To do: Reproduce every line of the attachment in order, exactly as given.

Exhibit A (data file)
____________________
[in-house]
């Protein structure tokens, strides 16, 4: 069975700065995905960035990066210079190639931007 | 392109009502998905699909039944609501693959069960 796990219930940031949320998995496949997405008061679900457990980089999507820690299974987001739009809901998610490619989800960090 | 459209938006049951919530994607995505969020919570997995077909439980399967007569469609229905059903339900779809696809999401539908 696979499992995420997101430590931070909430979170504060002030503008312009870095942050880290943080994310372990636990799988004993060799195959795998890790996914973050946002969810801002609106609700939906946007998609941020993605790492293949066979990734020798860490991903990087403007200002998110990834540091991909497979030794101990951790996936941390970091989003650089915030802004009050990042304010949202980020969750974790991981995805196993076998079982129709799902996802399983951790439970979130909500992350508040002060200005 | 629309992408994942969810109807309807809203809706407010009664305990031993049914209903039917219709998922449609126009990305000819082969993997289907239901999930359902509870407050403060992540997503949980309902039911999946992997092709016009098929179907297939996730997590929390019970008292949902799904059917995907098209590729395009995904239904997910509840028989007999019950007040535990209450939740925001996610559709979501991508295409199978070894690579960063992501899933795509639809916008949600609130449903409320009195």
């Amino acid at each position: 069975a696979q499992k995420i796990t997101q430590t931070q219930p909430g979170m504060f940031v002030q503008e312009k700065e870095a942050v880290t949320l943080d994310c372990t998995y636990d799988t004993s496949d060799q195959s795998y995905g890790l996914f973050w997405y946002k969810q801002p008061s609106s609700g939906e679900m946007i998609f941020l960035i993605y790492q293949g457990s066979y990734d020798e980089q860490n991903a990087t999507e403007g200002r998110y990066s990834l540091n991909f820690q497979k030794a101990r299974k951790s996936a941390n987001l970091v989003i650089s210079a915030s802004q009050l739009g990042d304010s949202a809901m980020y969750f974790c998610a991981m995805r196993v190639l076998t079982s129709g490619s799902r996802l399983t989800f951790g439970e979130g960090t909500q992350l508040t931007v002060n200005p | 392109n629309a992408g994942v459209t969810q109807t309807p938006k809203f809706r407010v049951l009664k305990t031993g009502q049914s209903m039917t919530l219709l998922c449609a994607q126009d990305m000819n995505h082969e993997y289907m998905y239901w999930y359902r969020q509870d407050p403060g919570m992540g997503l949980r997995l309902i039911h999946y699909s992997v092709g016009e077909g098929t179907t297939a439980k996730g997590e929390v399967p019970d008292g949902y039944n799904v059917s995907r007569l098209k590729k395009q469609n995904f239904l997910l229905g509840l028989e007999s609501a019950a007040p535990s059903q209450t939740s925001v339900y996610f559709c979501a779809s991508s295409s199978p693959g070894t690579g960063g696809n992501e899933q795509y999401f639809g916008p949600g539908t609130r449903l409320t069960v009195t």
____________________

[in-house]
């Protein structure tokens, strides 16, 4: 069975700065995905960035990066210079190639931007 | 392109009502998905699909039944609501693959069960 796990219930940031949320998995496949997405008061679900457990980089999507820690299974987001739009809901998610490619989800960090 | 459209938006049951919530994607995505969020919570997995077909439980399967007569469609229905059903339900779809696809999401539908 696979499992995420997101430590931070909430979170504060002030503008312009870095942050880290943080994310372990636990799988004993060799195959795998890790996914973050946002969810801002609106609700939906946007998609941020993605790492293949066979990734020798860490991903990087403007200002998110990834540091991909497979030794101990951790996936941390970091989003650089915030802004009050990042304010949202980020969750974790991981995805196993076998079982129709799902996802399983951790439970979130909500992350508040002060200005 | 629309992408994942969810109807309807809203809706407010009664305990031993049914209903039917219709998922449609126009990305000819082969993997289907239901999930359902509870407050403060992540997503949980309902039911999946992997092709016009098929179907297939996730997590929390019970008292949902799904059917995907098209590729395009995904239904997910509840028989007999019950007040535990209450939740925001996610559709979501991508295409199978070894690579960063992501899933795509639809916008949600609130449903409320009195």
């Amino acid at each position: 069975a696979q499992k995420i796990t997101q430590t931070q219930p909430g979170m504060f940031v002030q503008e312009k700065e870095a942050v880290t949320l943080d994310c372990t998995y636990d799988t004993s496949d060799q195959s795998y995905g890790l996914f973050w997405y946002k969810q801002p008061s609106s609700g939906e679900m946007i998609f941020l960035i993605y790492q293949g457990s066979y990734d020798e980089q860490n991903a990087t999507e403007g200002r998110y990066s990834l540091n991909f820690q497979k030794a101990r299974k951790s996936a941390n987001l970091v989003i650089s210079a915030s802004q009050l739009g990042d304010s949202a809901m980020y969750f974790c998610a991981m995805r196993v190639l076998t079982s129709g490619s799902r996802l399983t989800f951790g439970e979130g960090t909500q992350l508040t931007v002060n200005p | 392109n629309a992408g994942v459209t969810q109807t309807p938006k809203f809706r407010v049951l009664k305990t031993g009502q049914s209903m039917t919530l219709l998922c449609a994607q126009d990305m000819n995505h082969e993997y289907m998905y239901w999930y359902r969020q509870d407050p403060g919570m992540g997503l949980r997995l309902i039911h999946y699909s992997v092709g016009e077909g098929t179907t297939a439980k996730g997590e929390v399967p019970d008292g949902y039944n799904v059917s995907r007569l098209k590729k395009q469609n995904f239904l997910l229905g509840l028989e007999s609501a019950a007040p535990s059903q209450t939740s925001v339900y996610f559709c979501a779809s991508s295409s199978p693959g070894t690579g960063g696809n992501e899933q795509y999401f639809g916008p949600g539908t609130r449903l409320t069960v009195t």